Two roads diverged in a wood, and I–
I took the one less traveled by,
And that has made all the difference.
From “The Road Not Taken” by Robert Frost
So often, when we come to a fork in the road, our hearts want to take us in one direction, and our heads want to take us in another. It’s been at least a decade since I last allowed my head to rule my heart. That lesson was so profoundly expensive, that I’ve followed my heart pretty faithfully ever since.
Now that I’ve gotten to that place–which feels incredibly right to me–it makes me sad to witness heart vs. head battles in which someone’s head wins. Our heart’s desire is simple: all it wants is happiness. To see someone reason him- or herself out of happiness seems utterly contradictory to me.
In my own life, I’ve watched it happen with two men that I loved. When we were together, their hearts–childlike and innocent–simply said, “I love you. I respect and admire you. You bring out the best in me, and I like who I am when we’re together.” But when we were apart, their minds processed logistics, statistics, circumstances, and situations–calculating geographical distances, drive times, livelihoods, pensions, and parenting.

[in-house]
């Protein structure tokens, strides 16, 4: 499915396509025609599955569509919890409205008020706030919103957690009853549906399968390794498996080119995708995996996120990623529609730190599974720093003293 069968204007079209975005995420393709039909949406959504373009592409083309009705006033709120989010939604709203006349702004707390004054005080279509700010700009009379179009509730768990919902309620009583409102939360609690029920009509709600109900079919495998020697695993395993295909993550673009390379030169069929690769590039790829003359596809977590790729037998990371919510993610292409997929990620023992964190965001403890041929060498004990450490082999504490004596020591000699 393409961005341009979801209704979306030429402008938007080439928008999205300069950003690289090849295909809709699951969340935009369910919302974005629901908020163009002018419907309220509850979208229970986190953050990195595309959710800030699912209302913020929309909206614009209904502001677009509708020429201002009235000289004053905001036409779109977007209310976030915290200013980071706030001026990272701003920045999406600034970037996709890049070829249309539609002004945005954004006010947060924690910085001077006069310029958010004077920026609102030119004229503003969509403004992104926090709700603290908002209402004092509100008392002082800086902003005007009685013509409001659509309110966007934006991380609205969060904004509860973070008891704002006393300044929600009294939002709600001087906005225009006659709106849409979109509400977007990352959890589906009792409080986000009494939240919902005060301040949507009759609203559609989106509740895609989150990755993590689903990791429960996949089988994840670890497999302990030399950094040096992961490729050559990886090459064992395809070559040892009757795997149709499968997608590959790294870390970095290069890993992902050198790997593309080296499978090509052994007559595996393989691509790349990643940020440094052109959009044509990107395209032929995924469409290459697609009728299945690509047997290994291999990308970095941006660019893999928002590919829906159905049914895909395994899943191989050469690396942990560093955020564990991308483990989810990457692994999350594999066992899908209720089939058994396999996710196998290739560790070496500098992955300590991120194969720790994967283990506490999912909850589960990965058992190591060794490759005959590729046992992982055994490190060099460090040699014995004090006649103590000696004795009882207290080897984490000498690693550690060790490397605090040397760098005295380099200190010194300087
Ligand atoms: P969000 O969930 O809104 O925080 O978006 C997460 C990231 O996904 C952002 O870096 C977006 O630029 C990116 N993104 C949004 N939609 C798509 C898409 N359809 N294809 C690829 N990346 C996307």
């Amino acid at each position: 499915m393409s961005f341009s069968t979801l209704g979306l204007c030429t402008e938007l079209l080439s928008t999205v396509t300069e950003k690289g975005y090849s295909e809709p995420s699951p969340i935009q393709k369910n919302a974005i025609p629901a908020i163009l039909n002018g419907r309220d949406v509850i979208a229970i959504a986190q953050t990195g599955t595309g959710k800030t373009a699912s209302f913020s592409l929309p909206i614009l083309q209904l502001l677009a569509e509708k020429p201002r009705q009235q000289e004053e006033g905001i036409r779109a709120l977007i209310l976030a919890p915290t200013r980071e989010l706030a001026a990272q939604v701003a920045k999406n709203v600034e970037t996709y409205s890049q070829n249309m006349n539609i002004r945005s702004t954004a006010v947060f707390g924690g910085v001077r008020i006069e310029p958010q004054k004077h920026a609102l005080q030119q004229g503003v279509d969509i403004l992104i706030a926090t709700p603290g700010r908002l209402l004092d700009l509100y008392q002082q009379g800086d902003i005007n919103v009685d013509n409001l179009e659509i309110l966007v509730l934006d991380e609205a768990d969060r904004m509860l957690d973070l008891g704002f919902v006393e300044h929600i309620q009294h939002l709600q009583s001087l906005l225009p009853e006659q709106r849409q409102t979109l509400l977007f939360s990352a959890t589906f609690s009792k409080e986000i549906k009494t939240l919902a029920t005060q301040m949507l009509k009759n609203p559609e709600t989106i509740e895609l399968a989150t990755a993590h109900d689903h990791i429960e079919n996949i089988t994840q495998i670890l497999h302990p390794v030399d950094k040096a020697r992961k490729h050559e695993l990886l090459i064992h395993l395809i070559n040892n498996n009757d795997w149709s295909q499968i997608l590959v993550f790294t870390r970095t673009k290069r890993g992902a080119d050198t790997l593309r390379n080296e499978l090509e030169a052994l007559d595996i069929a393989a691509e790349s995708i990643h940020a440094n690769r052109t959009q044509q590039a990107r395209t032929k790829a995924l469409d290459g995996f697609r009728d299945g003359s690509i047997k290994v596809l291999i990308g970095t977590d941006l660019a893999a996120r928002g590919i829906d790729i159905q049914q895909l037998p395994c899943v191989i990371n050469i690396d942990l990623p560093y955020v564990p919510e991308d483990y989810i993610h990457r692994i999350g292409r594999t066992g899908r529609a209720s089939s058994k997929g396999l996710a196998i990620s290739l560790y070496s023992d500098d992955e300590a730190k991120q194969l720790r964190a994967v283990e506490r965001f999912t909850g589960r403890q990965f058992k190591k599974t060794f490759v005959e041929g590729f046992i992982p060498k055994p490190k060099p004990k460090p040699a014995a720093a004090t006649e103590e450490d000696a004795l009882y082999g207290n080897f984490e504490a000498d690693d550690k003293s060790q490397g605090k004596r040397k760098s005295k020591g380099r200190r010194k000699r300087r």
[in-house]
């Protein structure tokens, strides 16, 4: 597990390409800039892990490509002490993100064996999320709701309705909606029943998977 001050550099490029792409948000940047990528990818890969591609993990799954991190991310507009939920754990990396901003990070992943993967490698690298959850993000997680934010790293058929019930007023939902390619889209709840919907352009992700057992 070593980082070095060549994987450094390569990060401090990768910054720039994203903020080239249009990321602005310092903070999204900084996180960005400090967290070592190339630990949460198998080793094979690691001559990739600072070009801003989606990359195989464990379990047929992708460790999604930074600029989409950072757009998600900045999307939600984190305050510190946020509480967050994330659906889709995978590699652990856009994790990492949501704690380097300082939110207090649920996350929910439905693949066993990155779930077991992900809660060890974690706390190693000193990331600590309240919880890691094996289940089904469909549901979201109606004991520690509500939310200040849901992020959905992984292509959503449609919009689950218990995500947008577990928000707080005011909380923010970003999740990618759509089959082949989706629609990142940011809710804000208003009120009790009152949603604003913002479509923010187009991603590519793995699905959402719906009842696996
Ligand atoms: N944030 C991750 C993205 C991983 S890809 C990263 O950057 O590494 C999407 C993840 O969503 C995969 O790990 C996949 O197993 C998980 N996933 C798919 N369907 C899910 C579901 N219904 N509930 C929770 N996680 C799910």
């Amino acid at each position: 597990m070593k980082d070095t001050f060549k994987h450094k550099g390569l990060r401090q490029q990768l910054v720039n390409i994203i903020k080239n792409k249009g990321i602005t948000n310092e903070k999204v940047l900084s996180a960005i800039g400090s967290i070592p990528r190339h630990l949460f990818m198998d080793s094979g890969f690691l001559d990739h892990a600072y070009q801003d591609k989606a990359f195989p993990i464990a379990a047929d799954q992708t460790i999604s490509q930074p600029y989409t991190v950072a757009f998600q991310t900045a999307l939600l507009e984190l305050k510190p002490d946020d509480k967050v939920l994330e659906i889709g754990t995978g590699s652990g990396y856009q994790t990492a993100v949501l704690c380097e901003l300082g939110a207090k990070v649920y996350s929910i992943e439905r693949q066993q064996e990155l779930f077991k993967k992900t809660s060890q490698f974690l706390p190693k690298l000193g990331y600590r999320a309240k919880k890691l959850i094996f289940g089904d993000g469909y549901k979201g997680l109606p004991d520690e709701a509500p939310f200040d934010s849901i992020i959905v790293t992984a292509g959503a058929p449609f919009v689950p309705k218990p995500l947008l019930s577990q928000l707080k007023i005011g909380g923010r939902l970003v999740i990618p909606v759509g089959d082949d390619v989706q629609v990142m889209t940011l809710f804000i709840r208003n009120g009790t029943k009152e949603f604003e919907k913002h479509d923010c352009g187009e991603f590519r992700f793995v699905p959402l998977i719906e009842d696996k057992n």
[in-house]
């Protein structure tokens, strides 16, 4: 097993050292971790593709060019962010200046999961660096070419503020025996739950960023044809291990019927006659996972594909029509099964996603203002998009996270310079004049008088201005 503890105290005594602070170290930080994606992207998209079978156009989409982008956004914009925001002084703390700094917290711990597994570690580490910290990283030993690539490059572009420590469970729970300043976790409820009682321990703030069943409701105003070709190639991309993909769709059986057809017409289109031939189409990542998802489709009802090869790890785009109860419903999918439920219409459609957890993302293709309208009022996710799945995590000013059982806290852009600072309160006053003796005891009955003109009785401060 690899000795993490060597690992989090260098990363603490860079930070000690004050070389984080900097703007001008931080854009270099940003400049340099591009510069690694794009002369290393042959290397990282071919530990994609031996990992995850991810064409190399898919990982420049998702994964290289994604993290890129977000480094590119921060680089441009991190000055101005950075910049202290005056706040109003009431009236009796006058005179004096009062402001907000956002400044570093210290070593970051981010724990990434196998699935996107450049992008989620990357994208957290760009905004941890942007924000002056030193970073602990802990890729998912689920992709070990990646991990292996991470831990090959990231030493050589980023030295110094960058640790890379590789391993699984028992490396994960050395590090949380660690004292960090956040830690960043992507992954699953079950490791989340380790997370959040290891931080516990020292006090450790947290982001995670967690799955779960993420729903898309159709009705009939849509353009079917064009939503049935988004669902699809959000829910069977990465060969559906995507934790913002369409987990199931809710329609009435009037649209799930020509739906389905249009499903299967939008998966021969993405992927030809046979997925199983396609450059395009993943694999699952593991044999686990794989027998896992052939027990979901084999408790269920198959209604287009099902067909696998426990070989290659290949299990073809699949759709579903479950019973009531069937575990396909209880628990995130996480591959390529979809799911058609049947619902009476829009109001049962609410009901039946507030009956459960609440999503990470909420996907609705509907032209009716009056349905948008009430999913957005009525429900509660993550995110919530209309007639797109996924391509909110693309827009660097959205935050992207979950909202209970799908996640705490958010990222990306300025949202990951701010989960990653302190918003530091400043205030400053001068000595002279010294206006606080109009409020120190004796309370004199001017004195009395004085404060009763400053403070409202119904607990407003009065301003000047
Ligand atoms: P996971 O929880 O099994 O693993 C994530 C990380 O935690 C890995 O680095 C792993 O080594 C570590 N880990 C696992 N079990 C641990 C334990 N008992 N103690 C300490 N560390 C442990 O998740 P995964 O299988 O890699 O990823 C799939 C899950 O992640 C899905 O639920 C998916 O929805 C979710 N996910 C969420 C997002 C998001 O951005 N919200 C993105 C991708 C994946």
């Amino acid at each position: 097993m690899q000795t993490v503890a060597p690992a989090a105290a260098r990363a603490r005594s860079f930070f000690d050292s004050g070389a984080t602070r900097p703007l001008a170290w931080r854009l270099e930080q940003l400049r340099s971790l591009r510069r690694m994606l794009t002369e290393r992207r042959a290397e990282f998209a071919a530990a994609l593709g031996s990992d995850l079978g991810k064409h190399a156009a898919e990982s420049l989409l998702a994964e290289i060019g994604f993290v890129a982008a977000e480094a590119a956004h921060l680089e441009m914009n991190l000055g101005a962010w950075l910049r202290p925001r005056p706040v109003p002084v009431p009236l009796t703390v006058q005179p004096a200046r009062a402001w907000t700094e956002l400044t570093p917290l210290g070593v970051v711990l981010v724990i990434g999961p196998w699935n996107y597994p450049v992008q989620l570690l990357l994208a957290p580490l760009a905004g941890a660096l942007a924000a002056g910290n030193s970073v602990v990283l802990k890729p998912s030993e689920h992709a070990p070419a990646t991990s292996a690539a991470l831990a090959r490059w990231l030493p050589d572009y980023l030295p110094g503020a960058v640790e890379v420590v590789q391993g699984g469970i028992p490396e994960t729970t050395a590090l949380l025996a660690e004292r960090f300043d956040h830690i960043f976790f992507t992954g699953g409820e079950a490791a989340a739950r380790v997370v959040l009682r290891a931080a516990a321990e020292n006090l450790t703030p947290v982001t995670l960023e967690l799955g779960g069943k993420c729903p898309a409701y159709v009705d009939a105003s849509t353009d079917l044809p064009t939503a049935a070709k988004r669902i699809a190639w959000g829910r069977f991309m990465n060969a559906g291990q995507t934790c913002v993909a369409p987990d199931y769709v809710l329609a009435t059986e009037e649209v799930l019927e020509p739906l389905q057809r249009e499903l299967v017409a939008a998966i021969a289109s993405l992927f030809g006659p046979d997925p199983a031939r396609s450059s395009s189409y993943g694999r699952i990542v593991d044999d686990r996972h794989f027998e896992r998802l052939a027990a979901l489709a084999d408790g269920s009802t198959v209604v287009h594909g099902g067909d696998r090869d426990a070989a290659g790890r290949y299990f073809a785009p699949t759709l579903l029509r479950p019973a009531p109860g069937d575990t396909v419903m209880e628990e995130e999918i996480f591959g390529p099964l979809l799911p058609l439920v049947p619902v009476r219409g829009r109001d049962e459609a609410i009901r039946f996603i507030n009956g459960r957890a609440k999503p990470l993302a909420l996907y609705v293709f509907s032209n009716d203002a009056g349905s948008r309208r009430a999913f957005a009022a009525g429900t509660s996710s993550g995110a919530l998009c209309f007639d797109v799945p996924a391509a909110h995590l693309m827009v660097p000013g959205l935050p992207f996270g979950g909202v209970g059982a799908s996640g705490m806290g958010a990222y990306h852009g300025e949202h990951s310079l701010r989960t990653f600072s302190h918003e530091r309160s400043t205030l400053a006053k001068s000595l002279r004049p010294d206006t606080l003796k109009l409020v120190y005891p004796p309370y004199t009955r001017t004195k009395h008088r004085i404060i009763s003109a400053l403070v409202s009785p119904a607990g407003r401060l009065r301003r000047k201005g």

Does following my heart mean that my head isn’t involved in my life’s journey? No, not at all. Following my heart simply means that I trust it to point me in the direction of happiness. Then my head figures out how to get from here to there.
If I put both my heart and mind into something, does it guarantee success? No. But I don’t ask as many “What
if . . .?” questions, or struggle with as many “If only . . .” regrets. When I put both my heart and mind into something, I know I’ve given it my all, and if an endeavor fails, it’s easier to chalk it up to experience and move on.
(I miss you, Chris.)